Then, once Emotet has captured and encrypted files, cyberthieves demand a ransom, often paid through untraceable cybercurrency, such as Bitcoin. Remarkably, "Cybercriminals operate Emotet very much like a business, including offering customer support," says John Shier, senior security adviser at Sophos.

What Does an Attack Look Like?
Typically, an infection occurs when someone clicks on a link in an e-mail, often through a phishing attack. This directs the user to a site or service that downloads the initial "dropper." Once this macro or code resides on a computer, it begins to seek out other connected computers and spread, further distributing the malware. Frequently, it uses Microsoft Outlook to generate e-mails.

As Emotet infects systems, it conducts brute-force attacks on accounts, seeking to crack passwords and gain access to secure data, Shier notes. At some point, it captures and encrypts these files. Once cybercriminals hold the encrypted data — and the business is locked out — they demand a ransom. The price tag can range from a few thousand dollars to millions of dollars. According to the Sophos report, 94% of organizations ultimately regain control of their data but at an average cost of $732,520 per incident.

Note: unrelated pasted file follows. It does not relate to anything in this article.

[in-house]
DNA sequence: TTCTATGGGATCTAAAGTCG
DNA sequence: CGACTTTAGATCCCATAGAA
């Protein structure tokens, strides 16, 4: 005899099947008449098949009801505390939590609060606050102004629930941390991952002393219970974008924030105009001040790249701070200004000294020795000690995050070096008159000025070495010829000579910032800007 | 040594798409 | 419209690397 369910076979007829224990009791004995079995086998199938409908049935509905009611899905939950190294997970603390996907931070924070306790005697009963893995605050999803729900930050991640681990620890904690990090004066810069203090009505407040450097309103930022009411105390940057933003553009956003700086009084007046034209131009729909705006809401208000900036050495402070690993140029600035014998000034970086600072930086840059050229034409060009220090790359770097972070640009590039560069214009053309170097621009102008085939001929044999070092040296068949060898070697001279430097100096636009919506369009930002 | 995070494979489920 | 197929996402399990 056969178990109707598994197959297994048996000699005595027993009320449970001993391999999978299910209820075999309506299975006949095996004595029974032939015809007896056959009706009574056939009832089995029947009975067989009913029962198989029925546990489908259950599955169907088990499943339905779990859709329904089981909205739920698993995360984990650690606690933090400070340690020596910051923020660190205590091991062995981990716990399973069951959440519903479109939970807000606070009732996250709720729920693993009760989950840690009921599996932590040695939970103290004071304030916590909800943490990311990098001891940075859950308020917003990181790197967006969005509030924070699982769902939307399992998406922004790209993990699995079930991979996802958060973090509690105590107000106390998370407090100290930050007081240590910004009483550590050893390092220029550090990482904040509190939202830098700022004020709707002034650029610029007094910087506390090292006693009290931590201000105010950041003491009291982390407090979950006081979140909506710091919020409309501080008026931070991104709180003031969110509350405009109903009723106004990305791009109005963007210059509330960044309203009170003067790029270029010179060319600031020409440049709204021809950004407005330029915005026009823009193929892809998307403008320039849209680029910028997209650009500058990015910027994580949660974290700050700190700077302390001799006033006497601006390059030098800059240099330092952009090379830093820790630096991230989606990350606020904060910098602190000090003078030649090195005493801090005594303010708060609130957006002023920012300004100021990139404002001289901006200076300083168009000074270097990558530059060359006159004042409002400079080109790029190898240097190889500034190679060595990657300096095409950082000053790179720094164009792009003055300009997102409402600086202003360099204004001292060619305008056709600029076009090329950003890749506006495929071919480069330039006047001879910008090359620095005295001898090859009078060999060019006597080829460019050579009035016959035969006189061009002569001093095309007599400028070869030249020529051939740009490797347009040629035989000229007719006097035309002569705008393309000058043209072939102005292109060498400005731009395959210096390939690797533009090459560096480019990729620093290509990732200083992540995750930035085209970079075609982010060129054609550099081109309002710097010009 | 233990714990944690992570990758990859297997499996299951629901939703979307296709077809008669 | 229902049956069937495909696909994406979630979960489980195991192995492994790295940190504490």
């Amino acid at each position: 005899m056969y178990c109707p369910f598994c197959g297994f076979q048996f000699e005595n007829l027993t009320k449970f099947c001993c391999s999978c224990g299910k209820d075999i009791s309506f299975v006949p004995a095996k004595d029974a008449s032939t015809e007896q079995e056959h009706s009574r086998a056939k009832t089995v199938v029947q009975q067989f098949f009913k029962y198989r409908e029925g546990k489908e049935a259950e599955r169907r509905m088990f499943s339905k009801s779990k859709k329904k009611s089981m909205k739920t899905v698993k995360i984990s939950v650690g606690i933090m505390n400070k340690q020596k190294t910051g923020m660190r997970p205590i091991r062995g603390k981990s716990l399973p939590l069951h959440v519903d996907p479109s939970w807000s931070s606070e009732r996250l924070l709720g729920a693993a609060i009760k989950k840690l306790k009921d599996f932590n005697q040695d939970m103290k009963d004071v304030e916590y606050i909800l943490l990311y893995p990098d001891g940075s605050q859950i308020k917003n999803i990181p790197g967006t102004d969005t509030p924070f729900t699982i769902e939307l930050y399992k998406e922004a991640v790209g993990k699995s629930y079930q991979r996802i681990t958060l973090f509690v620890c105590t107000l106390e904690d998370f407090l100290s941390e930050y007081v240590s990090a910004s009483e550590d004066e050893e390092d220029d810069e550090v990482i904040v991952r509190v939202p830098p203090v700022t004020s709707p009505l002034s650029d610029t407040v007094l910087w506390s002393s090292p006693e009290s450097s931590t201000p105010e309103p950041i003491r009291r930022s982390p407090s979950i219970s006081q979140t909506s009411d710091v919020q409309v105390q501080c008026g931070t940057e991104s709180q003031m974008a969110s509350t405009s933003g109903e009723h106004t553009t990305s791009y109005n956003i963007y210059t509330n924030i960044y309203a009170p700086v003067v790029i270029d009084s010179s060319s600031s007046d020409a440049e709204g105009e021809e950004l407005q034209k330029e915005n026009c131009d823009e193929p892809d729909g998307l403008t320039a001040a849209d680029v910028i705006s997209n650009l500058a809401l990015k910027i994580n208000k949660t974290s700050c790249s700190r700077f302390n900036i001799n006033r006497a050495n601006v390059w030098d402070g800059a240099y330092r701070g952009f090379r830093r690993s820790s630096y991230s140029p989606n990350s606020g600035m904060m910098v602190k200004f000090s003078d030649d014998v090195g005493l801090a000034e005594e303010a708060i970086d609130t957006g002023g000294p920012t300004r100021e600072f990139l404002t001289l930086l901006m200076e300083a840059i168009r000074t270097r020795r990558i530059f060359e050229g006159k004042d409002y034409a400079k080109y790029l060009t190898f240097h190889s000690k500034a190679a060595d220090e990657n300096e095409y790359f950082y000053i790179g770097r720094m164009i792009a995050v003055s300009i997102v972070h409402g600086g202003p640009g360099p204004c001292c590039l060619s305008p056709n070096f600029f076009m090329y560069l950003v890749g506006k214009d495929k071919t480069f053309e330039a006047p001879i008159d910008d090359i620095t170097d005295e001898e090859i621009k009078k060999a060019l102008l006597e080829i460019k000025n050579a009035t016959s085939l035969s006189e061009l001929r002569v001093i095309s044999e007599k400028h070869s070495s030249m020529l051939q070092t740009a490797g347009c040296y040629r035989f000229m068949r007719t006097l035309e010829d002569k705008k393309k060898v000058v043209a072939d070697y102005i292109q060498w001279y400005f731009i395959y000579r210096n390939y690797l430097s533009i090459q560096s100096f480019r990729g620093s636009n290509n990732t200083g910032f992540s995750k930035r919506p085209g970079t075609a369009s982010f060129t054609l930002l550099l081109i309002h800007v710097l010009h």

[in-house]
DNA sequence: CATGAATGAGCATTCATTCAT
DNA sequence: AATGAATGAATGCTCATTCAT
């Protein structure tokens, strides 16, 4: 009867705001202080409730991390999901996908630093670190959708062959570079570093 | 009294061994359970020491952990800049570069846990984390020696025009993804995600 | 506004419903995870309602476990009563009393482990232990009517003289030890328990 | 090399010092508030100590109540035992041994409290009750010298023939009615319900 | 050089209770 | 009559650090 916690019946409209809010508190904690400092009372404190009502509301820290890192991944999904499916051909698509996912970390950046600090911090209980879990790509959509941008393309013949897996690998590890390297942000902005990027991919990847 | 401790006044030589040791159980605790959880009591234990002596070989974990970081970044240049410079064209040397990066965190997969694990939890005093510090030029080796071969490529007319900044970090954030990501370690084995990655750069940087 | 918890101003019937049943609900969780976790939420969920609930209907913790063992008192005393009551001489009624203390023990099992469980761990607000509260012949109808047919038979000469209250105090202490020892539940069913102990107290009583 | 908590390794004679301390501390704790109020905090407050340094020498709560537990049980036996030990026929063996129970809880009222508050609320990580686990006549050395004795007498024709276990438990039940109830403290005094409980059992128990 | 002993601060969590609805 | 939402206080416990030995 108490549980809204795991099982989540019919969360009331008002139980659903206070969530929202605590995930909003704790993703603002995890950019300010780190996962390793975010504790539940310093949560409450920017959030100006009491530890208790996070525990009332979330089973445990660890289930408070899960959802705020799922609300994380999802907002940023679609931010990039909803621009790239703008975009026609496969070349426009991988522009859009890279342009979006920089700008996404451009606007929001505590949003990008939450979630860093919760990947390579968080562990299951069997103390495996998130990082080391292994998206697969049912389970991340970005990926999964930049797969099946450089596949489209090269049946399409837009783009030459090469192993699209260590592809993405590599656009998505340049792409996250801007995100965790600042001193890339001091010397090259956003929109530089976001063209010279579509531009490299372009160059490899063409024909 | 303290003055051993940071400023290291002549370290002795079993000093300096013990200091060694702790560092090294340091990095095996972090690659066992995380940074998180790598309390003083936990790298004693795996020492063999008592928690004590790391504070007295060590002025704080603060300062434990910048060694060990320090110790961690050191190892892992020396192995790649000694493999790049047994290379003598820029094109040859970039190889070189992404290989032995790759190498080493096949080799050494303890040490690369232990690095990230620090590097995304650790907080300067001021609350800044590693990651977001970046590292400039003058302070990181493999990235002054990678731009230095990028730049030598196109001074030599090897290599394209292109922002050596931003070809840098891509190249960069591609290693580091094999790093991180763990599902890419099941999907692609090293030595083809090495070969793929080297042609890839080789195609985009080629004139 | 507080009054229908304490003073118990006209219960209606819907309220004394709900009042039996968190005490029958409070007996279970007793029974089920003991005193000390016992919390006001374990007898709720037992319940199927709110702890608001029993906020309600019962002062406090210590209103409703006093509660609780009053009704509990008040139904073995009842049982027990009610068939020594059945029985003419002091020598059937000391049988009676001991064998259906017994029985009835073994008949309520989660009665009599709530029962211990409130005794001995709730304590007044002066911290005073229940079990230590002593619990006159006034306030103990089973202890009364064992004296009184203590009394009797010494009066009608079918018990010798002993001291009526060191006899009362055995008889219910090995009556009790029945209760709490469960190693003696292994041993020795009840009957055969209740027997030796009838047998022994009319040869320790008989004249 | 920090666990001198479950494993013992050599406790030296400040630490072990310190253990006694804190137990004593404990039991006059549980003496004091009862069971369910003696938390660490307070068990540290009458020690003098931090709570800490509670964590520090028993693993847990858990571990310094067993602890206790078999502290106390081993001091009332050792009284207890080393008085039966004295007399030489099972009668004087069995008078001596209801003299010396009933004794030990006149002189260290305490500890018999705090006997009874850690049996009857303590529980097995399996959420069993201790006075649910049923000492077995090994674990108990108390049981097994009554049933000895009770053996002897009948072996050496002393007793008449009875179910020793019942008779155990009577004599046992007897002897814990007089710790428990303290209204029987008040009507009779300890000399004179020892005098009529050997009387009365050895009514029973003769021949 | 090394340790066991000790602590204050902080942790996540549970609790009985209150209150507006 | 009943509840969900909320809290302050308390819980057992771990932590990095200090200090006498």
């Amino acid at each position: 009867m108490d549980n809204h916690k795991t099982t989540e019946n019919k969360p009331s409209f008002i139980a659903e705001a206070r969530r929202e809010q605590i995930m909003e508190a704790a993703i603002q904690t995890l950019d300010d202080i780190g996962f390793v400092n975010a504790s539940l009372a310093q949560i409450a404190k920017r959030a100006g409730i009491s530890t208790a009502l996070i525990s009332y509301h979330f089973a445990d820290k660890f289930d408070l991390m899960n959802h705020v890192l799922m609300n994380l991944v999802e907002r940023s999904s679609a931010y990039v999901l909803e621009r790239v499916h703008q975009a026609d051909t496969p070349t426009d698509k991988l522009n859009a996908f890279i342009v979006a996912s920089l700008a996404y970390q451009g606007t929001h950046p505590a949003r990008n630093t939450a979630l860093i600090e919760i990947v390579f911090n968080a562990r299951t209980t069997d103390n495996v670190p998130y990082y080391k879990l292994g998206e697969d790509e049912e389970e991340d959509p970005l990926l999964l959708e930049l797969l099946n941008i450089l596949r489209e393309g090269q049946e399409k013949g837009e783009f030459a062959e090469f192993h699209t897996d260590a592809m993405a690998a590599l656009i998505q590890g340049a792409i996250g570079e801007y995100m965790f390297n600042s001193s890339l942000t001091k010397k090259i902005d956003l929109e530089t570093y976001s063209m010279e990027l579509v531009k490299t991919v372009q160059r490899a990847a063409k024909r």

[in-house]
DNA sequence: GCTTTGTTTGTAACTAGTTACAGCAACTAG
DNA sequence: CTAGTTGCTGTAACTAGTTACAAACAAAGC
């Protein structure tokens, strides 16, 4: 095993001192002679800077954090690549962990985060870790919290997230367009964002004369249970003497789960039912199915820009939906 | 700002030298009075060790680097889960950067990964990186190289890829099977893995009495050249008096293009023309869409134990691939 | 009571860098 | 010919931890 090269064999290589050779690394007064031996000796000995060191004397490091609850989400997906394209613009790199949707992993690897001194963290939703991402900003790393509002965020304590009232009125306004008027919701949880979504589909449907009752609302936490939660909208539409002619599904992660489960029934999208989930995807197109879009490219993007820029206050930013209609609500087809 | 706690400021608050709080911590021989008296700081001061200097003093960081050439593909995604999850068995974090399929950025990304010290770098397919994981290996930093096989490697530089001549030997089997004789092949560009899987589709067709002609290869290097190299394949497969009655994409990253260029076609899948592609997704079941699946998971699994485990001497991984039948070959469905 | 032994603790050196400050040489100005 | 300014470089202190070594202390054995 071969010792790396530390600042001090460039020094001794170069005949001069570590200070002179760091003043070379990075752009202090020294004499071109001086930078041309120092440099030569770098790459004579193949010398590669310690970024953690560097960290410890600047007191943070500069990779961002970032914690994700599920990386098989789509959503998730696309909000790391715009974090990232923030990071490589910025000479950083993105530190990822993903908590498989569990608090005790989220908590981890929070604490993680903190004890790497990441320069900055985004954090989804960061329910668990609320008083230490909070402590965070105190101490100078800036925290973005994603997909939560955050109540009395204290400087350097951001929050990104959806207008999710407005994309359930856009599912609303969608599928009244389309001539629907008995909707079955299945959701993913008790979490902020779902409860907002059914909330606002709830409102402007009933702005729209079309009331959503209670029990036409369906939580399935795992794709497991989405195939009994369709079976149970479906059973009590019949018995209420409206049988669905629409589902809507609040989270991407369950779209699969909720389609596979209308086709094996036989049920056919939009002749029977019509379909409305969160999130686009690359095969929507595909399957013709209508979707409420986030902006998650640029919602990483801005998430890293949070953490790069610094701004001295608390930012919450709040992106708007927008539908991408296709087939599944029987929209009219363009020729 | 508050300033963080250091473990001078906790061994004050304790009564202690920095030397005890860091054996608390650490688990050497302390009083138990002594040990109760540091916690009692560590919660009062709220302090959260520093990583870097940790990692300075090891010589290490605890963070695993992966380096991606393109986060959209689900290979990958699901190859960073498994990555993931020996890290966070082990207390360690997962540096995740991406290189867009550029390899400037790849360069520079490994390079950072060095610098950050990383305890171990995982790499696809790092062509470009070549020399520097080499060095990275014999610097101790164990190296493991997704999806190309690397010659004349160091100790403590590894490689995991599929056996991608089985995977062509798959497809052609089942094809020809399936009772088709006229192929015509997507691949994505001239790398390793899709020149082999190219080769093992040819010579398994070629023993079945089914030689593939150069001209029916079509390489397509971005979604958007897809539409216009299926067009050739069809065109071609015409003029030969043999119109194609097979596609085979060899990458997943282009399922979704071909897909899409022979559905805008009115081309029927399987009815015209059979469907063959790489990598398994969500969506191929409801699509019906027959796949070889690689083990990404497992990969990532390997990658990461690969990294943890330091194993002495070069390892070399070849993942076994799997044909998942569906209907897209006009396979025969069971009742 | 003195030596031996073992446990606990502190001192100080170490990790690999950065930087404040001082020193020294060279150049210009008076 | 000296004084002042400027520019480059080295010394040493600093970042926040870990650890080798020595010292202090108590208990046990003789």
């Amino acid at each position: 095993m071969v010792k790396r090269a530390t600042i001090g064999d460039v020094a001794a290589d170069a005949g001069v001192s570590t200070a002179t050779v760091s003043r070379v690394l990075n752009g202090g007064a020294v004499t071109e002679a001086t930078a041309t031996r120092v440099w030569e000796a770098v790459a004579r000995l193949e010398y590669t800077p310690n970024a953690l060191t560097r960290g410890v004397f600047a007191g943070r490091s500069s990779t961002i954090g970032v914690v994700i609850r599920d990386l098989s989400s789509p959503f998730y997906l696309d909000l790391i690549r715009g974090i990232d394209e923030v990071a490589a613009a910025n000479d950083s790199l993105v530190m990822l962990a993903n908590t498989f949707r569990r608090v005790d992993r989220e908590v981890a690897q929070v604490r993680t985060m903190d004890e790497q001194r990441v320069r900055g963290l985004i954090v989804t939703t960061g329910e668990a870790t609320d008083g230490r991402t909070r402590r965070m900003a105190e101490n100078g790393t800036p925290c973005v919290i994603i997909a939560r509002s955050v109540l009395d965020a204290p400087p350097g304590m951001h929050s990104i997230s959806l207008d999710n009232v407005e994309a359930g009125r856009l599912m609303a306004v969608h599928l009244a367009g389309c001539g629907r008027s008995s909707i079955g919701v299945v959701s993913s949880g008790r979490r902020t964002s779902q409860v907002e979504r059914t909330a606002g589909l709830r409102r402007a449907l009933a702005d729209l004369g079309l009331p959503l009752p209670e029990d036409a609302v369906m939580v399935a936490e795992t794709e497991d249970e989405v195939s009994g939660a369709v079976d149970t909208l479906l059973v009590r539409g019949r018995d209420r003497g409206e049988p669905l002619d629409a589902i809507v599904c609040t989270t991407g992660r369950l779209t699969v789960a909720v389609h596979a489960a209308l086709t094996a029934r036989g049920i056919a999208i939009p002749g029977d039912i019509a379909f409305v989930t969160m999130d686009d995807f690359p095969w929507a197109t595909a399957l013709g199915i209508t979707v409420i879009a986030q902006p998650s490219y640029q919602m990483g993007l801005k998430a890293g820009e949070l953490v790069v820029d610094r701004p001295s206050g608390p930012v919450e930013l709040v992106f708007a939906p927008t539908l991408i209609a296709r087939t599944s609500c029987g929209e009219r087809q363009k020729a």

Why Is Emotet so Effective?
Emotet exists in several different versions and incorporates a modular design. This makes it more difficult to identify and block. It uses social engineering techniques to gain entry into systems, and it is good at avoiding detection. What's more, Emotet campaigns are constantly evolving. Some versions steal banking credentials and highly sensitive enterprise data, which cybercrooks may threaten to release publicly.

"This may serve as additional leverage to pay the ransom," Shier explains.

An initial e-mail may look like it originated from a trusted source, such as a manager or top company executive, or it may offer a link to what appears to be a legitimate site or service. It usually relies on file compression techniques, such as ZIP, that spread the infection through various file formats, including .doc, docx, and .exe. This hides the actual file name as it moves around within a network.